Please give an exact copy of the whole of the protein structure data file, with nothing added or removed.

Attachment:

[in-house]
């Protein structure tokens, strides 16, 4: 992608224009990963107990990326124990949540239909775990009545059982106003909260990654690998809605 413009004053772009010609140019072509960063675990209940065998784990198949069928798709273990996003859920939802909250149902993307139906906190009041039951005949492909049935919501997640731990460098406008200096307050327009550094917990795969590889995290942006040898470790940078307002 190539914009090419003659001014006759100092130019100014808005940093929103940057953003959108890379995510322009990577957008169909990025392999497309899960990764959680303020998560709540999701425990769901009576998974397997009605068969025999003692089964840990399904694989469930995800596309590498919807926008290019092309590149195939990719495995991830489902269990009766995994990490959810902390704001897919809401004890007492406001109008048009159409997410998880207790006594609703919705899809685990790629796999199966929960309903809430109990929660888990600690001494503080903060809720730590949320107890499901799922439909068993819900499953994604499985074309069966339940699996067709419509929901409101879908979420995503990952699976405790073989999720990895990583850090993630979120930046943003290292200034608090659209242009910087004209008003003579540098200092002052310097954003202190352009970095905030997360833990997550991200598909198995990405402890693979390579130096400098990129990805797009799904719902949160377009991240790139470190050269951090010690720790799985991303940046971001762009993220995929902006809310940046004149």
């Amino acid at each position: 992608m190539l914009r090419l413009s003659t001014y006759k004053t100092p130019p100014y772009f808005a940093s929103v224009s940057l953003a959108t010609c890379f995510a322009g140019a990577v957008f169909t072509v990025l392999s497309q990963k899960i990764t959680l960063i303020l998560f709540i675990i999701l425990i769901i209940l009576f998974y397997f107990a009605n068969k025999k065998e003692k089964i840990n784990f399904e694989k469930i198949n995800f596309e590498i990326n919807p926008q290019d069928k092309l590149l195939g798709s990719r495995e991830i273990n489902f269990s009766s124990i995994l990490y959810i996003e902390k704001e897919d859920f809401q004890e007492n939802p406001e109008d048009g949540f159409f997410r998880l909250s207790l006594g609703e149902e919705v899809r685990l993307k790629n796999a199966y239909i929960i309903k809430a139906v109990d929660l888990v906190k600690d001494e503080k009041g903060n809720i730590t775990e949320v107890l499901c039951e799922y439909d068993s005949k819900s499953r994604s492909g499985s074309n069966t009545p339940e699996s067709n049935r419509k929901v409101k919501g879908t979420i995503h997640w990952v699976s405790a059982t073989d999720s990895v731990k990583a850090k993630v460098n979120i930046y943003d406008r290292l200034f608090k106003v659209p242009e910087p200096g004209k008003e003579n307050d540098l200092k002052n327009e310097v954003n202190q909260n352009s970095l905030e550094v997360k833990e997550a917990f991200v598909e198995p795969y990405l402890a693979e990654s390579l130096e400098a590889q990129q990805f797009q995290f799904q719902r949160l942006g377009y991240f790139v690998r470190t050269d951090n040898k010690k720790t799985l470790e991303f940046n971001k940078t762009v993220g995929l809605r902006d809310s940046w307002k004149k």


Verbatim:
[in-house]
């Protein structure tokens, strides 16, 4: 992608224009990963107990990326124990949540239909775990009545059982106003909260990654690998809605 413009004053772009010609140019072509960063675990209940065998784990198949069928798709273990996003859920939802909250149902993307139906906190009041039951005949492909049935919501997640731990460098406008200096307050327009550094917990795969590889995290942006040898470790940078307002 190539914009090419003659001014006759100092130019100014808005940093929103940057953003959108890379995510322009990577957008169909990025392999497309899960990764959680303020998560709540999701425990769901009576998974397997009605068969025999003692089964840990399904694989469930995800596309590498919807926008290019092309590149195939990719495995991830489902269990009766995994990490959810902390704001897919809401004890007492406001109008048009159409997410998880207790006594609703919705899809685990790629796999199966929960309903809430109990929660888990600690001494503080903060809720730590949320107890499901799922439909068993819900499953994604499985074309069966339940699996067709419509929901409101879908979420995503990952699976405790073989999720990895990583850090993630979120930046943003290292200034608090659209242009910087004209008003003579540098200092002052310097954003202190352009970095905030997360833990997550991200598909198995990405402890693979390579130096400098990129990805797009799904719902949160377009991240790139470190050269951090010690720790799985991303940046971001762009993220995929902006809310940046004149």
């Amino acid at each position: 992608m190539l914009r090419l413009s003659t001014y006759k004053t100092p130019p100014y772009f808005a940093s929103v224009s940057l953003a959108t010609c890379f995510a322009g140019a990577v957008f169909t072509v990025l392999s497309q990963k899960i990764t959680l960063i303020l998560f709540i675990i999701l425990i769901i209940l009576f998974y397997f107990a009605n068969k025999k065998e003692k089964i840990n784990f399904e694989k469930i198949n995800f596309e590498i990326n919807p926008q290019d069928k092309l590149l195939g798709s990719r495995e991830i273990n489902f269990s009766s124990i995994l990490y959810i996003e902390k704001e897919d859920f809401q004890e007492n939802p406001e109008d048009g949540f159409f997410r998880l909250s207790l006594g609703e149902e919705v899809r685990l993307k790629n796999a199966y239909i929960i309903k809430a139906v109990d929660l888990v906190k600690d001494e503080k009041g903060n809720i730590t775990e949320v107890l499901c039951e799922y439909d068993s005949k819900s499953r994604s492909g499985s074309n069966t009545p339940e699996s067709n049935r419509k929901v409101k919501g879908t979420i995503h997640w990952v699976s405790a059982t073989d999720s990895v731990k990583a850090k993630v460098n979120i930046y943003d406008r290292l200034f608090k106003v659209p242009e910087p200096g004209k008003e003579n307050d540098l200092k002052n327009e310097v954003n202190q909260n352009s970095l905030e550094v997360k833990e997550a917990f991200v598909e198995p795969y990405l402890a693979e990654s390579l130096e400098a590889q990129q990805f797009q995290f799904q719902r949160l942006g377009y991240f790139v690998r470190t050269d951090n040898k010690k720790t799985l470790e991303f940046n971001k940078t762009v993220g995929l809605r902006d809310s940046w307002k004149k």